when the process is IC. AATS denotes the average run time from shifts occurring to giving a warning signal.
To obtain the possibility of comparing our VSIANC chart with other FSI charts, we record the average sampling interval
from the process starting to give a warning signal as:
,d SP+d hS<P=TE 21t11tt (8)
Without loss of generality, we can choose a pair of suitable and h to obtain 1=TE t when the process is IC, the ATS of
a VSI chart can be defined as:
(9)
Similarly, when the process is OC, we record the average sampling interval from shifts occurring to giving a warning signal
as tTE
; simultaneously, we select suitable h, , 1d, and 2d
to obtain 1=TE t . Then, the AATS can be defined as:
(10)
Consequently, we do not distinguish between ATS and IC ARL as well as AATS and OC ARL in this paper. This mean that,
for all the control charts, a chart with smaller AATS is performance better than the others in the same ATS.
2.4 The VSIANC Chart
The VSIANC chart combined with adaptive, nonparametric and VSI features can efficiently detect various sizes of shifts in
different distributions. Inspired by Liu et al. (2014) [18], we set our statistics as follows:
.S,Smax=S
,22
R+S0,min=S
,22
R+S0,max=S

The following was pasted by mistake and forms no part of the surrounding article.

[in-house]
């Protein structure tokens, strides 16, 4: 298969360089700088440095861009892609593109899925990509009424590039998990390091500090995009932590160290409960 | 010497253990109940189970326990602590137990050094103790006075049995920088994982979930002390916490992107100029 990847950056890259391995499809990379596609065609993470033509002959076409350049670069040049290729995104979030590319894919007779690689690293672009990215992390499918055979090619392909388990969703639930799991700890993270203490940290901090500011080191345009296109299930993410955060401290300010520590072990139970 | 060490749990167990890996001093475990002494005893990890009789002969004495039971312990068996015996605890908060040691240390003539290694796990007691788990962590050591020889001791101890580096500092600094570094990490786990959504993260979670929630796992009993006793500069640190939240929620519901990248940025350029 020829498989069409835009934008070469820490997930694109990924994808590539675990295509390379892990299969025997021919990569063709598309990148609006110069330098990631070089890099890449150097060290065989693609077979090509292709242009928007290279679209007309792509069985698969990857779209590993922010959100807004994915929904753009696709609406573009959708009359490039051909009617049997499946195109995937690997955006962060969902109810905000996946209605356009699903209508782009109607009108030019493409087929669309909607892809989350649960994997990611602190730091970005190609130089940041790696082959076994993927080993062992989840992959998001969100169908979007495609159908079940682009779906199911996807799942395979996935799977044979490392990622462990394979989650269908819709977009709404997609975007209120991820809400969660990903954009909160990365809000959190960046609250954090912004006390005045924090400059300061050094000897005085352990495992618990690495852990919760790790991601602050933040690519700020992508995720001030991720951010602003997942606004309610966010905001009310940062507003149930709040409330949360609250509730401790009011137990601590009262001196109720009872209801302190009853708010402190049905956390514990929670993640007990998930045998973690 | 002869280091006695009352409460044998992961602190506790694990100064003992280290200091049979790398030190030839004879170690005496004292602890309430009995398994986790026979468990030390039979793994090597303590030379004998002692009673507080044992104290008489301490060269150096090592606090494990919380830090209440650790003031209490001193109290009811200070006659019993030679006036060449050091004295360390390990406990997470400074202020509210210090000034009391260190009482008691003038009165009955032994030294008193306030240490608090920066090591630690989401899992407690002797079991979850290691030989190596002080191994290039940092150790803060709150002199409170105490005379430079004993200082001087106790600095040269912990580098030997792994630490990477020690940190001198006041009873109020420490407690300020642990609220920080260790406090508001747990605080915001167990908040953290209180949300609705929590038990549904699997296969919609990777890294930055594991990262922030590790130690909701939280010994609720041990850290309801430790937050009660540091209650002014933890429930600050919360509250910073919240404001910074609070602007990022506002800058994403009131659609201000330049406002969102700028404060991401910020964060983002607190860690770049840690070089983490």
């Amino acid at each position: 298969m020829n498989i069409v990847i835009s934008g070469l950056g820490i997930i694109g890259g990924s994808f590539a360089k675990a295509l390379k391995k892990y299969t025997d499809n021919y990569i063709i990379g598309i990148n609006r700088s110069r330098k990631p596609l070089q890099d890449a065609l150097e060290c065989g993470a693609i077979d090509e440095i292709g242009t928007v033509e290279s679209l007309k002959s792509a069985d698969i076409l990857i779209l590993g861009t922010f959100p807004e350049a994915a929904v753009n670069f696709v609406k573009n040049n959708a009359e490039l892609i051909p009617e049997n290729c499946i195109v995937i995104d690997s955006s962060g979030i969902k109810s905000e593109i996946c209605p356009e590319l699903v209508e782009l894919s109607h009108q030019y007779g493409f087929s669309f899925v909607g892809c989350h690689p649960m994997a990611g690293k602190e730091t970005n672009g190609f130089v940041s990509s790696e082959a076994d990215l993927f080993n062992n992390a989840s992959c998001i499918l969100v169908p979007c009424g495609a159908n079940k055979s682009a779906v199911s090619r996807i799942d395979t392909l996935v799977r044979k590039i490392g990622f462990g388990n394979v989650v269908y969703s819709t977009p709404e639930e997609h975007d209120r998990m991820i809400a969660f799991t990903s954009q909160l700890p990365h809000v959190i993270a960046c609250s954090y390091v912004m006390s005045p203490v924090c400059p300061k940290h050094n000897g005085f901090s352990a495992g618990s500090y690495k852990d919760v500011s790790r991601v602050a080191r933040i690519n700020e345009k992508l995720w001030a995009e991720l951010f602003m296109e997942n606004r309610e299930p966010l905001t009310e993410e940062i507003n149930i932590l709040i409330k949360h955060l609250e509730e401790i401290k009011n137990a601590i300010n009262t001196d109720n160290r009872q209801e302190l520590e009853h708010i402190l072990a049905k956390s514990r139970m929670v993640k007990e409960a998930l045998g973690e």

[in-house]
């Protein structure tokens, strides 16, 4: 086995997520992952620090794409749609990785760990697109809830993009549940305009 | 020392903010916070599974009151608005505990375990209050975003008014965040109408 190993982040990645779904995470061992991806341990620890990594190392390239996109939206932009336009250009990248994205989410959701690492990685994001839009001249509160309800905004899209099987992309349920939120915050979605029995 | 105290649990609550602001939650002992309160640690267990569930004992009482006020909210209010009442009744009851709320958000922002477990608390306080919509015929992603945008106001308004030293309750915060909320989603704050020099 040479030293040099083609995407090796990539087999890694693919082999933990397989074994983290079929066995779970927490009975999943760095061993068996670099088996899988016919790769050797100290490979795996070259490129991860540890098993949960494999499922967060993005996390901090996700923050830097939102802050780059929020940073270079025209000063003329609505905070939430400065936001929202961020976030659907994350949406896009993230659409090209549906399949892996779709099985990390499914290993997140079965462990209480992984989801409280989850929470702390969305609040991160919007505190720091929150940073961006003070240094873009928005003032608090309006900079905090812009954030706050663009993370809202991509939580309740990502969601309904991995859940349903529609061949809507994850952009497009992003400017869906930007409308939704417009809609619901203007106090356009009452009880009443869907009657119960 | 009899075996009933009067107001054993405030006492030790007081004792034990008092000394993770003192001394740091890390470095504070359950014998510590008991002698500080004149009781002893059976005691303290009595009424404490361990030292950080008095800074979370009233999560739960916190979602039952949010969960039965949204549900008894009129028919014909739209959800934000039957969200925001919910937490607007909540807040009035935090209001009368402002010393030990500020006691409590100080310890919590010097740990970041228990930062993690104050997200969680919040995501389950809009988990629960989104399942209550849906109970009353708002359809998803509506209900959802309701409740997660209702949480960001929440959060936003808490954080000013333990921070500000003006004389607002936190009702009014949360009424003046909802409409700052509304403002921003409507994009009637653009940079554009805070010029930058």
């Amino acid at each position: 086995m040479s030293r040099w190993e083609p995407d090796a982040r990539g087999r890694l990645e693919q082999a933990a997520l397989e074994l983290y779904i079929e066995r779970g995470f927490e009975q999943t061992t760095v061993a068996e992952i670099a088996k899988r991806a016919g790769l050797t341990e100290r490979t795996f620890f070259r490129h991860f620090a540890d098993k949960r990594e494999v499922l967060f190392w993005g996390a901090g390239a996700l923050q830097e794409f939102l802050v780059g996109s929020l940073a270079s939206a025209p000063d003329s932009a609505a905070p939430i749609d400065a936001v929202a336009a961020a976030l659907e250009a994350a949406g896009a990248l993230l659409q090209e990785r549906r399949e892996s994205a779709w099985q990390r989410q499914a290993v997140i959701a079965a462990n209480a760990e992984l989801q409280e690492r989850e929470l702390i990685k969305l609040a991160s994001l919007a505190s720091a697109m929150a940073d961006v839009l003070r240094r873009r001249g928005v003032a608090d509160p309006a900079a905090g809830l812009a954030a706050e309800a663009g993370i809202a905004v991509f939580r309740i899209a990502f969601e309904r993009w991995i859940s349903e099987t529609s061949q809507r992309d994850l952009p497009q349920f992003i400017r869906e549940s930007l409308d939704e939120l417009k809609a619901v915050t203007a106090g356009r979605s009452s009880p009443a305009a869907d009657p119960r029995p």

ttt
tt*t1t
t
tt*t1tt
h
h
(11)
where*
tR is the standardized sequential rank of observation tX
, which is i.i.d. but the distribution form is
unknown.
tt ,are the upward and downward evaluated value of shifts size respectively, which can be defined as follows:
)ˆ,min(=ˆ
)ˆ,max(=ˆ
t0t
t0t
(12)
Here, we are not interested in too small shifts, so we add a threshold00
to improve the ability of the chart to detect
0 and 0
. t̂ should be a small value when the process is IC or when a tiny shift occurs, and should increase
rapidly when there are some large shifts occur, and it should be an onestepahead estimate of *R
(
*R
is related to X ,
but not a linear relationship with X ). Therefore, we choose the moving average of recent m *
tR as the expression of t̂ ,
.mR=ˆm
1=i
*
1+itt (13)
International Journal of Engineering Research & Science (IJOER) ISSN: [23956992] [Vol2, Issue5 May 2016]
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Obtained by simulation, we also suggest setting m=2 and 0.7=0 to get the best performance for both small and large shifts
in IC ARL=400.
h is an operating function which denotes the control limit. In the adaptive procedure, the control limit h changes with the
evaluated values of shifts under fixed IC ARL. So the statistical equation should be divided by control limit function h
in
both sides. Liu et al. (2014) [18] used a polynomial model of order 8 to acquire the control limit function h
with fixed IC
ARL, their results are presents in Table 1. When we design this chart, we can select the appropriate control limit function in